Already, the bill is creating divides in Congress. Members of the Congressional Black Caucus have so far indicated their support, but the Hispanic Caucus and some outside civil-rights groups believe the bill should be broadened to include a "known practices" formula, which would link federal oversight not only to geographical areas and past violations, but to specific practices wherever they occur.

The bill's sponsors have clout on this issue. Sensenbrenner, a Wisconsin Republican, helped lead the reauthorization of the VRA in 2006. Conyers, a Michigan Democrat, has been vocal on voting rights for decades, and Leahy, a Vermont Democrat, chairs the Senate Judiciary Committee.

"Through months of negotiation and compromise, Congressmen Sensenbrenner and Conyers and I have agreed on a bipartisan and bicameral proposal to restore the protections of the Voting Rights Act that were weakened by the Supreme Court's decision last summer," Leahy said in a statement. "Our sole focus throughout this entire process was to ensure that no American would be denied his or her constitutional right to vote because of discrimination on the basis of race or color."

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After the Voting Rights Act passed in 1965, all or part of 15 states with a history of discrimination had to pass all election changes through the Justice Department for preclearance. Voter-ID laws and even relocation of polling places had to be approved by the federal government before taking effect statewide in Alabama, Alaska, Arizona, Georgia, Louisiana, Mississippi, South Carolina, Texas, and Virginia, and in parts of California, Florida, Michigan, New York, North Carolina, and South Dakota.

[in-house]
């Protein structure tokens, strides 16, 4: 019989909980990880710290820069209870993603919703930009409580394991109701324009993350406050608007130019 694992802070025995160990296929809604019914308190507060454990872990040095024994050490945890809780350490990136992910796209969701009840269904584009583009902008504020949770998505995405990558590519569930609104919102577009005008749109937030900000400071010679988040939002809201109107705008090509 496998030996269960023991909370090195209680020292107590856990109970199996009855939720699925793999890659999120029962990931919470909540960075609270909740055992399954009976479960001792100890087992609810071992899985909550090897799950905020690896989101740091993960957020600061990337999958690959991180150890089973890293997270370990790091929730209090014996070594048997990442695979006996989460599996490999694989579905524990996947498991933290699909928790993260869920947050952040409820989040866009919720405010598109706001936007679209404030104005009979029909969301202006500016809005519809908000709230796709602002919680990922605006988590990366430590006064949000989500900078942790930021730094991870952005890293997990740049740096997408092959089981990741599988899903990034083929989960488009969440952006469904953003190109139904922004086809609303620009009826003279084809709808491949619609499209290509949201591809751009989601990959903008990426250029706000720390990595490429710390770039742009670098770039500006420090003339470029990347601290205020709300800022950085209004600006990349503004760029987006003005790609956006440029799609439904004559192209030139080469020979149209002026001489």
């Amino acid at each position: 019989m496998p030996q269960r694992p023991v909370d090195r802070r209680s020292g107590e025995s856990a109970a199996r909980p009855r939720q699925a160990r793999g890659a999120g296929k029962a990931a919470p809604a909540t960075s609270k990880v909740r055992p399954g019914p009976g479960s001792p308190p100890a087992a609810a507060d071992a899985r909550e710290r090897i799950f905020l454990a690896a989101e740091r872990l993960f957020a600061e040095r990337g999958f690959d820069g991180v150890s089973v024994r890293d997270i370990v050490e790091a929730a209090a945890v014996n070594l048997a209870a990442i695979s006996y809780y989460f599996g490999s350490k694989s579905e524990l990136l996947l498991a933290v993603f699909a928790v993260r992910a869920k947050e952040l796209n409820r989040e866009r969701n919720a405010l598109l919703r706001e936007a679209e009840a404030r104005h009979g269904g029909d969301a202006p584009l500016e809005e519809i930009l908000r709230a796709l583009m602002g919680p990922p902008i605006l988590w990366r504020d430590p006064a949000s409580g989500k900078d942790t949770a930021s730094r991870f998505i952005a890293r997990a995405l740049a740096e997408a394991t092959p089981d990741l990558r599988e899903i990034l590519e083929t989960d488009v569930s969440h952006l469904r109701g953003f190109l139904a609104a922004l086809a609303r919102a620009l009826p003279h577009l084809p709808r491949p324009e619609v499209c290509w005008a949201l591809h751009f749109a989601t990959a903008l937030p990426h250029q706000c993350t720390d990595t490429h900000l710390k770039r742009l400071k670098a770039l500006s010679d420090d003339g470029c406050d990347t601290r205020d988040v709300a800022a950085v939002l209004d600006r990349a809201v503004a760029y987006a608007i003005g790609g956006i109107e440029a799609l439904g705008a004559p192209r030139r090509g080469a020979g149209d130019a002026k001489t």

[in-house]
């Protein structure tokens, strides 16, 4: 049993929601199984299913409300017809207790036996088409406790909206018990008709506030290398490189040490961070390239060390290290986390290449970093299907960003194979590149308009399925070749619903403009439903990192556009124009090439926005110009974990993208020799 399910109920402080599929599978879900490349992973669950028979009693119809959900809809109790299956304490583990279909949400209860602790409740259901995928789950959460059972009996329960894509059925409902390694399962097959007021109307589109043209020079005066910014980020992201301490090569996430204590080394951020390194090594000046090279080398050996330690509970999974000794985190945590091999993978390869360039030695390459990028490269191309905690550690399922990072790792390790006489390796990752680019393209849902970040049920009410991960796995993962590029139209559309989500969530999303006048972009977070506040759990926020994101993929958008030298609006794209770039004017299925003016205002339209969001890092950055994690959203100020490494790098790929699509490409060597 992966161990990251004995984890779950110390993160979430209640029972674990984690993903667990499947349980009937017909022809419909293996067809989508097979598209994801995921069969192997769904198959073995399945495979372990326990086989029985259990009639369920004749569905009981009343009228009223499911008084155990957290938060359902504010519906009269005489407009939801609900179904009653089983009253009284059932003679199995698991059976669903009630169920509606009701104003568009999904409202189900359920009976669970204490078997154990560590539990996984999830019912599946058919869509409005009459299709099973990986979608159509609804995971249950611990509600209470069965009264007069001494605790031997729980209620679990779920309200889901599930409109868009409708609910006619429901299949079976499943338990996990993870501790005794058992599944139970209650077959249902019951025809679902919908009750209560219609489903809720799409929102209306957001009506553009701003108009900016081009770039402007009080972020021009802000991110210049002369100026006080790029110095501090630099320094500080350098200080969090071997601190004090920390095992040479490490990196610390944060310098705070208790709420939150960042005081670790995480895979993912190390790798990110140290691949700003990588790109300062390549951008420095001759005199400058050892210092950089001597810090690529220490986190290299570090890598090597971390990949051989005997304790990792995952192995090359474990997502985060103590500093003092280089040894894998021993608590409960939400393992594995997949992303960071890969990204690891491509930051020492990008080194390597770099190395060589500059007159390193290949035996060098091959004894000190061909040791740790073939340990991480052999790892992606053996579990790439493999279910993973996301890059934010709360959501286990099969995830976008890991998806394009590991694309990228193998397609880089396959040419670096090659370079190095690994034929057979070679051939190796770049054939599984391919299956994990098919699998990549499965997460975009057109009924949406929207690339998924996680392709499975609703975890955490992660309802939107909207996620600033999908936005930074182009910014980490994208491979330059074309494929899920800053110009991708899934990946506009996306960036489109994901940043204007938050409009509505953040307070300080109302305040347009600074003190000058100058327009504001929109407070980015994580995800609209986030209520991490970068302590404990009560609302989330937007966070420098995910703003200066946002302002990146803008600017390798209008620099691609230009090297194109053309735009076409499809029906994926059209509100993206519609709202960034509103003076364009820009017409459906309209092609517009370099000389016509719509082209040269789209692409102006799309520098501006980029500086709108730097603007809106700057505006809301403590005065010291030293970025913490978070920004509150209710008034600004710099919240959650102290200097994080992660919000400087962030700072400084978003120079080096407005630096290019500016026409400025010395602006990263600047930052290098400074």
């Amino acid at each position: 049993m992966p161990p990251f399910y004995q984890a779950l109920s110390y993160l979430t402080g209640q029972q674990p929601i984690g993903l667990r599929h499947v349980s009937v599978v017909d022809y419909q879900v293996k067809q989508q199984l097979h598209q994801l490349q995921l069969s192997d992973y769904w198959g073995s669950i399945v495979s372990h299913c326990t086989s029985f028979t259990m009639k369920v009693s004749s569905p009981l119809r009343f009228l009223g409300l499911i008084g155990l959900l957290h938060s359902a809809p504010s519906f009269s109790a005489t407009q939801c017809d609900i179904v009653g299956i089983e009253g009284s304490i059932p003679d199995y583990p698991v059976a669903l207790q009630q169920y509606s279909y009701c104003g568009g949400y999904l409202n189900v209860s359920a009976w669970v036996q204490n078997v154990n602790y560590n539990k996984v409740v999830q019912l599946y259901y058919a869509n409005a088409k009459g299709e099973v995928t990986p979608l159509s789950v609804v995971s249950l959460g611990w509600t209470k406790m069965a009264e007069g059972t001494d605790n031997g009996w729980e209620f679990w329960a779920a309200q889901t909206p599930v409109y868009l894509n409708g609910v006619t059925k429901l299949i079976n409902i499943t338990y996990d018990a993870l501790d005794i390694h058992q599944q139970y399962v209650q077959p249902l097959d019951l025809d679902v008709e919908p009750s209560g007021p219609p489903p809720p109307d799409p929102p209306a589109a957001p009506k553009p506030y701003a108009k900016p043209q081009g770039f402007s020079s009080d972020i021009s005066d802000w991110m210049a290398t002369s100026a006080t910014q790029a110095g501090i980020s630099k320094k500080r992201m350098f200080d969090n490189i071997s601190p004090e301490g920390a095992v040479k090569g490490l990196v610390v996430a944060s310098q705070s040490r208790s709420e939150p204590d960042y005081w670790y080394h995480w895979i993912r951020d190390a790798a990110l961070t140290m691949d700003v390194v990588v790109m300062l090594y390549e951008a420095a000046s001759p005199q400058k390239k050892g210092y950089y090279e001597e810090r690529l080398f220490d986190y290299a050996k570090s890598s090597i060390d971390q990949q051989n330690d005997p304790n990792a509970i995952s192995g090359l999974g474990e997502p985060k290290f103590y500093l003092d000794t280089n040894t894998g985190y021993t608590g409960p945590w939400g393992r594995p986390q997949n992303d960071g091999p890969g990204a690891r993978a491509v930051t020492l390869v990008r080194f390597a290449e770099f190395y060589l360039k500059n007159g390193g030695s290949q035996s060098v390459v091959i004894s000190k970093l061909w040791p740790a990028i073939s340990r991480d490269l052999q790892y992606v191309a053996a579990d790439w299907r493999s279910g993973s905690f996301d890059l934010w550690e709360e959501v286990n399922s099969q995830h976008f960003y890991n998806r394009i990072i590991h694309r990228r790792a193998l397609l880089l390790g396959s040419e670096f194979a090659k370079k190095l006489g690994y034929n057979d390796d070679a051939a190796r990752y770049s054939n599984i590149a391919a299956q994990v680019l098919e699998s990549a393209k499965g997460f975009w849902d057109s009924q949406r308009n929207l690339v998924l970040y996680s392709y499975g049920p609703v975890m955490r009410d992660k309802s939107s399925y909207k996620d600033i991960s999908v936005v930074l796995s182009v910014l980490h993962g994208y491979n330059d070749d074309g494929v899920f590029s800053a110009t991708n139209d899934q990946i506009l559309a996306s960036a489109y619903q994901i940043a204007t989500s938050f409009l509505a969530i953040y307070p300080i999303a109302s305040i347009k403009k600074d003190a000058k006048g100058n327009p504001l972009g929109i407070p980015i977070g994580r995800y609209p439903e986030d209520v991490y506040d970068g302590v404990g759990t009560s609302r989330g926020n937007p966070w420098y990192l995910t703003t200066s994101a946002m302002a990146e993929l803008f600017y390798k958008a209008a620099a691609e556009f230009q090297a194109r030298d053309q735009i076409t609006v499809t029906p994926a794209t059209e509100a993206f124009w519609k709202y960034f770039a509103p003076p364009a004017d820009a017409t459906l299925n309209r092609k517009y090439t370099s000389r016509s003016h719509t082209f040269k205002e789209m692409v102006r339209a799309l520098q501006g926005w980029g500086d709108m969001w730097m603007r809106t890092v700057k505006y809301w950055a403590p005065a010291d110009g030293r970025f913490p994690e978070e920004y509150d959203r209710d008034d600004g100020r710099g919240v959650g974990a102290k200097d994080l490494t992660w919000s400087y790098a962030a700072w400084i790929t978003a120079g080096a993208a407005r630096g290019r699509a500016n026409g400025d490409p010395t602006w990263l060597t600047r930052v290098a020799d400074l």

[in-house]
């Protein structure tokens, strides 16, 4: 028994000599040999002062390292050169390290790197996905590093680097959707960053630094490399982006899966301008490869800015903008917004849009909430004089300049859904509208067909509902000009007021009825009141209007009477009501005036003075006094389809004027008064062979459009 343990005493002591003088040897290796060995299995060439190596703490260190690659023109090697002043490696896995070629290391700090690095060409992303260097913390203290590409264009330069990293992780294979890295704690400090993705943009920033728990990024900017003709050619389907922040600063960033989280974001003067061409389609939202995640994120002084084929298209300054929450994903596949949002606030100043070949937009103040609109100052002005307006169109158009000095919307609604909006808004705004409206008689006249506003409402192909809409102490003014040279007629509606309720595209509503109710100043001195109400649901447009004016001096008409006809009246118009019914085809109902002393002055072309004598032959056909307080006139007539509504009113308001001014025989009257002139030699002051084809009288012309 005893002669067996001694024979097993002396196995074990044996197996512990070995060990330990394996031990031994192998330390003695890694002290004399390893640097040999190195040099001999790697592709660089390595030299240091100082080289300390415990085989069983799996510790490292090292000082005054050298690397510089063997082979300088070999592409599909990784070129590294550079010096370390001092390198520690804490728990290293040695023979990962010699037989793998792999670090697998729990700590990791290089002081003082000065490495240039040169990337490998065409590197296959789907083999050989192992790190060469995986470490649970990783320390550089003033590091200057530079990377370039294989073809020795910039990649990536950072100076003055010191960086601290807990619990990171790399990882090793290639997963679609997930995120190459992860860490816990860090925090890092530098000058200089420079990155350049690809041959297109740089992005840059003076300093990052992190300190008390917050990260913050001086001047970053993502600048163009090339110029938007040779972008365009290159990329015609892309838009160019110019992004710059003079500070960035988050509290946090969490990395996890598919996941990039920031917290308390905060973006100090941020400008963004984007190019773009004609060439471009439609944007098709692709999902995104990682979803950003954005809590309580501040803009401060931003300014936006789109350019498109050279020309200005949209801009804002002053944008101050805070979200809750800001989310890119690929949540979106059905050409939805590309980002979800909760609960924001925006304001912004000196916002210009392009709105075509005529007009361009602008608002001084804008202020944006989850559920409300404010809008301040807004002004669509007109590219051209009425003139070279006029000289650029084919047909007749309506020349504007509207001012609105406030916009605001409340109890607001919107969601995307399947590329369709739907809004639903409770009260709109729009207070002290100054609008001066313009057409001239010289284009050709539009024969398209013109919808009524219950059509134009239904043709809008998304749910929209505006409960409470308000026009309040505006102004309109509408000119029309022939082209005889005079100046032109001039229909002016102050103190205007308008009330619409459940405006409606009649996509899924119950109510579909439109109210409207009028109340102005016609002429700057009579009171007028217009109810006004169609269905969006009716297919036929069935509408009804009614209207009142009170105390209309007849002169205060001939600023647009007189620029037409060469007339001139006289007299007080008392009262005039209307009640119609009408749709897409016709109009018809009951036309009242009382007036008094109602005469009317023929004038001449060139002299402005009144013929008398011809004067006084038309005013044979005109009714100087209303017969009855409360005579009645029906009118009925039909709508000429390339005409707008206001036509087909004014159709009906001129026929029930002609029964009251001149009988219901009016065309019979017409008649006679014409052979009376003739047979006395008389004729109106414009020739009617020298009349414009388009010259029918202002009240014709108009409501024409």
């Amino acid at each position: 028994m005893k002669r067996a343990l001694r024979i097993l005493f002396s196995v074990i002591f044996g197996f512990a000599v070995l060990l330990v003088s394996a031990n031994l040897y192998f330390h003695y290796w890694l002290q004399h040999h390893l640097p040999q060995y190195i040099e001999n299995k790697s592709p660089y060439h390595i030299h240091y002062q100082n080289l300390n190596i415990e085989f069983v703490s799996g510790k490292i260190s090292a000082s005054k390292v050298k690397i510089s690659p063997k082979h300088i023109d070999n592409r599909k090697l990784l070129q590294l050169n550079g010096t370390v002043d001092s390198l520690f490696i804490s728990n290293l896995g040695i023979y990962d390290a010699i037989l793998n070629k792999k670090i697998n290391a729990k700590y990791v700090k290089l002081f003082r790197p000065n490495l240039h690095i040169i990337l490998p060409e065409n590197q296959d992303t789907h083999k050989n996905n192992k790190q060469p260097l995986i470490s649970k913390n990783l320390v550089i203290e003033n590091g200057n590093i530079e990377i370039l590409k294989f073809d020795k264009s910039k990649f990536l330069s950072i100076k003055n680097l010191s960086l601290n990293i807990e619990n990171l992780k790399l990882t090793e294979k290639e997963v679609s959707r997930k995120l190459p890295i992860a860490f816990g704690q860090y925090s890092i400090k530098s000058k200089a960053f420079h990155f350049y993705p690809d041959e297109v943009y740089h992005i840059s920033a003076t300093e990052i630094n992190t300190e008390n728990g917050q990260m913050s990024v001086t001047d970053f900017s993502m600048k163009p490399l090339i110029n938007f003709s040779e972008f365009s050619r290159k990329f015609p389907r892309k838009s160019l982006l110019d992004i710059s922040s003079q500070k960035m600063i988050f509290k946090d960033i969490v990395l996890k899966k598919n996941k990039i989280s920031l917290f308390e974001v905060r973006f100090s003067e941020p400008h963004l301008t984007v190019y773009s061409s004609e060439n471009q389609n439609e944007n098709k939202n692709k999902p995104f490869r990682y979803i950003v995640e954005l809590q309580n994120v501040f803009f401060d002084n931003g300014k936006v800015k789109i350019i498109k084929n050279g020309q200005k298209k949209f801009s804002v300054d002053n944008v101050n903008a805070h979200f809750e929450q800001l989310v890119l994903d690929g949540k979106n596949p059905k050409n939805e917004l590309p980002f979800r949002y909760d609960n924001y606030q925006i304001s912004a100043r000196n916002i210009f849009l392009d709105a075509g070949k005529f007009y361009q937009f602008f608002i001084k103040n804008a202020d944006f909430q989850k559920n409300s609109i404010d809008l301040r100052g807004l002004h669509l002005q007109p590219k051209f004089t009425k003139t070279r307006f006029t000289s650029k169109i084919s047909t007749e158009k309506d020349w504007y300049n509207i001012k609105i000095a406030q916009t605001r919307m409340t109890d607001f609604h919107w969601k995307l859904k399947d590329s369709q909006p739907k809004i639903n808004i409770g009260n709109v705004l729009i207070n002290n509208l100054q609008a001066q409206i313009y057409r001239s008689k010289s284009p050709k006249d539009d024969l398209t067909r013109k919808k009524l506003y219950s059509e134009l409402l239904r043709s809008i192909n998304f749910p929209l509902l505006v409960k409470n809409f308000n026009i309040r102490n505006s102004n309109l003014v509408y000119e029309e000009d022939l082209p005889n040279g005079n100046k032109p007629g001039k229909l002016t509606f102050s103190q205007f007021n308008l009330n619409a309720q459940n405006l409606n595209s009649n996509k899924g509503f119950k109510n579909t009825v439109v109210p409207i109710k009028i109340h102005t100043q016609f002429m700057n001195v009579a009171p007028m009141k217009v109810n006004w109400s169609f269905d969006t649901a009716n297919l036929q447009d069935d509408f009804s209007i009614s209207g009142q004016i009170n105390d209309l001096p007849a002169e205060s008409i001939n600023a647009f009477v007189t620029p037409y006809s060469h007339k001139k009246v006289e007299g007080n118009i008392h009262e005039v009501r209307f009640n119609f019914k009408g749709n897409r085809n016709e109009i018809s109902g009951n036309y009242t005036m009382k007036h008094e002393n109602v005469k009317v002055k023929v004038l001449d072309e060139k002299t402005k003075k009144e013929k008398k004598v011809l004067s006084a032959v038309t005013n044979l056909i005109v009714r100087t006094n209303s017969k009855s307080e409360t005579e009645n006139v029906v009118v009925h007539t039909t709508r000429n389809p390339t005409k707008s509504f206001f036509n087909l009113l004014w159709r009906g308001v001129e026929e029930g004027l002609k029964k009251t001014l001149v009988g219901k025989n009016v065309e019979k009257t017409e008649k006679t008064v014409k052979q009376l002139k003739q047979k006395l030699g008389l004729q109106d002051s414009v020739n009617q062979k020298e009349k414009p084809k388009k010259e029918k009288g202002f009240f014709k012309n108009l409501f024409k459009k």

But the Supreme Court ruled in June that the formula determining which states had to go through the preclearance process—outlined in Section 4 of the law—was unconstitutional because it was based on criteria from the 1960s, a combination of which states used now-illegal literacy tests and which had low voter registration and turnout among minorities. The Justice Department could still have oversight of certain states, the Court ruled, but only if Congress passes a law with an updated formula to determine which states need that oversight.

Despite the opportunity to reinstate the preclearance requirement, civil-rights advocates panned the Shelby County v. Holder ruling. Rep. John Lewis, D-Ga., said removing the provision was "a dagger into the heart of the Voting Rights Act."

The high court emphasized how strict the preclearance requirement was, saying it should only be placed on states that clearly need federal oversight.

"While one state waits months or years and expends funds to implement a validly enacted law, its neighbor can typically put the same law into effect immediately, through the normal legislative process," said the court opinion, written by Chief Justice John Roberts.